December 17th, 2009
02:00 PM ET

Is offshoring a national security risk?

Editor's Note: This article continues our series excerpted from AC360°'s contributor David Gewirtz's upcoming book, How To Save Jobs, which will be available in December. Over the next few months, we'll be excerpting the first section of the book, which answers the question, "How did we get here?" Last time, we looked at outsourcing the American dream. This time, we look at something rarely discussed: the national security risks offshoring creates. To learn more about the book, follow David on Twitter @DavidGewirtz.

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David Gewirtz | BIO
AC360° Contributor
Editor-in-Chief, ZATZ Publishing

What's particularly disturbing in a post-9/11 America supposedly more aware of national security issues is just how much confidential American data is finding its way into the hands of foreign nationals.

According to the same U.S. Trade Commission report described last week, "Some of the earliest U.S. services outsourced to India included medical transcription services, payroll accounting, credit card call collections, mortgage and insurance claim processing, and data processing."

That means individuals and companies in foreign countries have access to our credit card records and much of our personal identity information, our confidential medical records, and even detailed information about our homes. According to a study by McKinsey Global, nearly 45 percent of the Indian business process outsourcing market consists of financial work, administration work, and payment processing activities.

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In a world where identity theft is a huge problem, giving foreign nationals access to our most confidential private information is a dangerous security risk. Consider this: the countries most likely to engage in cyber-espionage with the United States are also the countries with lower-wage employees - places where we're actively sending our most confidential data.

We're also outsourcing our intellectual property and our most valuable trade secret data

Our top technology companies - IBM, Microsoft, and Oracle - are also among the most active in both bringing in foreign technology workers and in outsourcing technology work to foreign nations.

Consider that a typical American computer programmer can demand a salary from $60,000 to $90,000 (and often a lot more). In India, an equivalent job pays from $6,000 to $10,000 per year. Forrester estimates 472,632 software development jobs will be outsourced to India by 2015.

The impact of this is not just lost jobs. You're looking at nearly half a million people outside the United States who will have access to the source code that runs our computers, our systems, and our lives. Instead of Americans having access to the confidential crown jewels of modern technology, it'll be technology experts with loyalty to another nation.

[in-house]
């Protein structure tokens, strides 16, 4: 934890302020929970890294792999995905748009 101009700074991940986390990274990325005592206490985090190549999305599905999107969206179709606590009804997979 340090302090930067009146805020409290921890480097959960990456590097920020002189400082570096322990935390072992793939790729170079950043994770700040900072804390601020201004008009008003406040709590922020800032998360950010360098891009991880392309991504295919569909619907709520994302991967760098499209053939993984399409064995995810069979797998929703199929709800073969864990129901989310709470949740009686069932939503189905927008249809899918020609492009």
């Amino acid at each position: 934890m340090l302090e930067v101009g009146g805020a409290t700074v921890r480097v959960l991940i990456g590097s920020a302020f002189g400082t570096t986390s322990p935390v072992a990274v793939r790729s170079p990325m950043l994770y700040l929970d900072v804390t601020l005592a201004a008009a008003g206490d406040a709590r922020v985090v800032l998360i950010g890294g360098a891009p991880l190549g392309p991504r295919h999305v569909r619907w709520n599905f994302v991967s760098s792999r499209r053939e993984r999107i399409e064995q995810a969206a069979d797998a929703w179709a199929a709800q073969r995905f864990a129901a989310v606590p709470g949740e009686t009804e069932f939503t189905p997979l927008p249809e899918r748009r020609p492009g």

There's also a huge cadre of foreigners in the United States with access to top-secret and sensitive information. Our technology universities often hire professors and graduate students who are foreign nationals. Those same universities often do research projects for both the American military and America's leading industrial firms. Who, exactly, do you think is doing the work? It's not just Americans.

In fact, there are thousands of foreign nationals working on sensitive projects in the United States. But where does their loyalty lie? To the U.S., or to their home country, where their families are often waiting for them to return?

Beyond security concerns, this drain of tech work to foreigners directly impacts American competitiveness. We have long relied on our ability to out-engineer other nations. But if the design and innovation jobs are outsourced, there will be far less reason for students in America to learn these skills and far less Americans providing the creative juice that has long fueled American economic growth.

Make no mistake: each and every one of us is competing with people across the world for our jobs and our income. You may not be a programmer trying to explain why you should be paid $120,000 (or even $60,000) when an equally competent Indian is willing to work for $6,000, but nearly everyone in America will feel the impact as spending power moves offshore.

After all, if a U.S. programmer is out of work, he's not going to buy all the stuff middle-class Americans buy. And, given that his Indian counterpart makes 10 percent of what the American would make, the overseas software developer is also not going to be able to make all the discretionary purchases that the American would have made. Each U.S. job shifted overseas has a ripple effect on America's overall economy.

And there's a lot of people available to do those jobs. Billions, in fact...

Follow David on Twitter at http://www.Twitter.com/DavidGewirtz.

Editor’s note: David Gewirtz is Editor-in-Chief, ZATZ Magazines, including OutlookPower Magazine. He is a leading Presidential scholar specializing in White House email. He is a member of FBI InfraGard, the Cyberterrorism Advisor for the International Association for Counterterrorism & Security Professionals, a columnist for The Journal of Counterterrorism and Homeland Security, and has been a guest commentator for the Nieman Watchdog of the Nieman Foundation for Journalism at Harvard University. He is a faculty member at the University of California, Berkeley extension, a recipient of the Sigma Xi Research Award in Engineering and was a candidate for the 2008 Pulitzer Prize in Letters.

Filed under: David Gewirtz • Economy • Unemployment
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